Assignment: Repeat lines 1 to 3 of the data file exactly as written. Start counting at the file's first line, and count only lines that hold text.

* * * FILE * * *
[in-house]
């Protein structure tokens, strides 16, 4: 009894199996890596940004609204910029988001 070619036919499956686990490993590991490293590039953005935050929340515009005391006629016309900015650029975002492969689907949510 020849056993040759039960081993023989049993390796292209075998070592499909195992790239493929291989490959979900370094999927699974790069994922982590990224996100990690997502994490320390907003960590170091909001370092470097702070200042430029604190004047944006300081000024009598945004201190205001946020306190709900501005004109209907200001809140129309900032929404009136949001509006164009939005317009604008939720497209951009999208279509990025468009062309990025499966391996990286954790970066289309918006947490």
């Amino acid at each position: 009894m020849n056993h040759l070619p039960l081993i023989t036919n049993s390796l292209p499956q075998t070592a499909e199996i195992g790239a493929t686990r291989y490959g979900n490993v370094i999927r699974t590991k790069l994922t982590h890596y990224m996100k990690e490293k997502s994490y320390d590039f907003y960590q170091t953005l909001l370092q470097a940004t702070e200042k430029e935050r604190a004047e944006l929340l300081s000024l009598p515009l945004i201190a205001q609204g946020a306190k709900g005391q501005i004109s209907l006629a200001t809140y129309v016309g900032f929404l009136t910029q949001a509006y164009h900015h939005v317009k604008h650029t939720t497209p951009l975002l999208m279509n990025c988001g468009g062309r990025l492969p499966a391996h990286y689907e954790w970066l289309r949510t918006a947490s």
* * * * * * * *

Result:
[in-house]
């Protein structure tokens, strides 16, 4: 009894199996890596940004609204910029988001 070619036919499956686990490993590991490293590039953005935050929340515009005391006629016309900015650029975002492969689907949510 020849056993040759039960081993023989049993390796292209075998070592499909195992790239493929291989490959979900370094999927699974790069994922982590990224996100990690997502994490320390907003960590170091909001370092470097702070200042430029604190004047944006300081000024009598945004201190205001946020306190709900501005004109209907200001809140129309900032929404009136949001509006164009939005317009604008939720497209951009999208279509990025468009062309990025499966391996990286954790970066289309918006947490």
């Amino acid at each position: 009894m020849n056993h040759l070619p039960l081993i023989t036919n049993s390796l292209p499956q075998t070592a499909e199996i195992g790239a493929t686990r291989y490959g979900n490993v370094i999927r699974t590991k790069l994922t982590h890596y990224m996100k990690e490293k997502s994490y320390d590039f907003y960590q170091t953005l909001l370092q470097a940004t702070e200042k430029e935050r604190a004047e944006l929340l300081s000024l009598p515009l945004i201190a205001q609204g946020a306190k709900g005391q501005i004109s209907l006629a200001t809140y129309v016309g900032f929404l009136t910029q949001a509006y164009h900015h939005v317009k604008h650029t939720t497209p951009l975002l999208m279509n990025c988001g468009g062309r990025l492969p499966a391996h990286y689907e954790w970066l289309r949510t918006a947490s």